Launched in 2011, the Accelerating Opportunity (AO) initiative aims to help students who have low basic skills to earn valued occupational credentials, obtain well-paying jobs, and sustain rewarding careers. The model focuses on students who score between the 6th- and 12th-grade level in basic skill areas but who are interested in earning technical credentials. In particular, AO is designed for adult education students who lack high school diplomas or the equivalent. AO encourages states to change the delivery of adult education for these students by allowing community and technical colleges to enroll them in for-credit career and technical education (CTE) courses at the same time as they earn their high school credentials, improve their basic academic skills, or build their English language abilities. The CTE programs in which students enroll are structured as credit-bearing college and career pathways with enhanced support services. Each pathway must incorporate integrated instruction, which combines basic skills and technical training that is contextualized for the occupation...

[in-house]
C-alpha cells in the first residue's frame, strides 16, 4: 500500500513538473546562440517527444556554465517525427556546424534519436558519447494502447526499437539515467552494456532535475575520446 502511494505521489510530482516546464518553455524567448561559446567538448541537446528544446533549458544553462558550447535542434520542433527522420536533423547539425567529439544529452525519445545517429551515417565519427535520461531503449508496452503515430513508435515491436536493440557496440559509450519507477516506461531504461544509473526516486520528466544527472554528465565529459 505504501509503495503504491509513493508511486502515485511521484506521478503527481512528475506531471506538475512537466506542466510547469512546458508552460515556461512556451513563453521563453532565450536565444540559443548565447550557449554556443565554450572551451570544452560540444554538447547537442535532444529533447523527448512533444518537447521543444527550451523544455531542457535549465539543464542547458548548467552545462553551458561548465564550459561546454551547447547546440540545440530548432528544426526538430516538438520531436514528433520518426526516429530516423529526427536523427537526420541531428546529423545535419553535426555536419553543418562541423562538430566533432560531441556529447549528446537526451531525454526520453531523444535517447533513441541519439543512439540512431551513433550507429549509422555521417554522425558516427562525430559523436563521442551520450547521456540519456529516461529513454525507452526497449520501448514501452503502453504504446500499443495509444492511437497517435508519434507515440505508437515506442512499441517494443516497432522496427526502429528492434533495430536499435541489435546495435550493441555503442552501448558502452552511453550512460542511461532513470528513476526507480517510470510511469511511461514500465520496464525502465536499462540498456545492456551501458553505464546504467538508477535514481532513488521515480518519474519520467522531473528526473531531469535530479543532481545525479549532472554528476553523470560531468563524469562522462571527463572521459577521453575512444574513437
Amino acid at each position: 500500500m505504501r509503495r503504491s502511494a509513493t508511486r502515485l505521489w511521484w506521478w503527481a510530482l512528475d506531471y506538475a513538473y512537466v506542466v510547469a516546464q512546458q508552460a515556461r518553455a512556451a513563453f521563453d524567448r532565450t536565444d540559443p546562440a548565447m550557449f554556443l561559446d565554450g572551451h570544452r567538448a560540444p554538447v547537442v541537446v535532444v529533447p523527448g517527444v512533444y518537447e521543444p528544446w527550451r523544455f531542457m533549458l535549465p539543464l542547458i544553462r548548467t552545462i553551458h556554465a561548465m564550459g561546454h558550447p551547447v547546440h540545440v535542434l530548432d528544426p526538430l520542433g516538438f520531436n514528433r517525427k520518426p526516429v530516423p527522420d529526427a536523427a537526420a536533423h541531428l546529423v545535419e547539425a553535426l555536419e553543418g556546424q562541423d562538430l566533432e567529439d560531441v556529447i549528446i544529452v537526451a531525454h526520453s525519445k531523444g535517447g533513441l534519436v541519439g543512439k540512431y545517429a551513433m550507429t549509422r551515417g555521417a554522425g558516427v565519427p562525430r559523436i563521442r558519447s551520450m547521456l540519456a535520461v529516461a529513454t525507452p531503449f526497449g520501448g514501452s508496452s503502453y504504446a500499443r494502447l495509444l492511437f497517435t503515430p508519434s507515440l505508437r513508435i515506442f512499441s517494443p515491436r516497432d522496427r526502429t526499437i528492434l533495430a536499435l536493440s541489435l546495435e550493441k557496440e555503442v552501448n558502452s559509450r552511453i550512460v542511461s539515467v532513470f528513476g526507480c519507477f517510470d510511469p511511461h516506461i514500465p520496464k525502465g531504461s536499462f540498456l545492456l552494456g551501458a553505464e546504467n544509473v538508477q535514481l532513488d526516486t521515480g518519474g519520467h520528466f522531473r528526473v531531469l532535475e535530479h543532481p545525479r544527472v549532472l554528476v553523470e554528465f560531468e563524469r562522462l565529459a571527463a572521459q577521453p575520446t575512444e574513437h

Launched in 2011, the Accelerating Opportunity (AO) initiative aims to help students who have low basic skills to earn valued occupational credentials, obtain well-paying jobs, and sustain rewarding careers. The model focuses on students who score between the 6th- and 12th-grade level in basic skill areas but who are interested in earning technical credentials. In particular, AO is designed for adult education students who lack high school diplomas or the equivalent. AO encourages states to change the delivery of adult education for these students by allowing community and technical colleges to enroll them in for-credit career and technical education (CTE) courses at the same time as they earn their high school credentials, improve their basic academic skills, or build their English language abilities. The CTE programs in which students enroll are structured as credit-bearing college and career pathways with enhanced support services. Each pathway must incorporate integrated instruction, which combines basic skills and technical training that is contextualized for the occupation targeted. This approach not only makes CTE courses accessible for students with low basic skills but also is intended to enhance the quality of instruction by having an adult education instructor “team-teach” with the CTE instructor. AO is also designed to change how states and colleges coordinate with government, business, and community partners by reforming policy and practice to make it easier for students with low basic skills to access and succeed in postsecondary education and the workforce.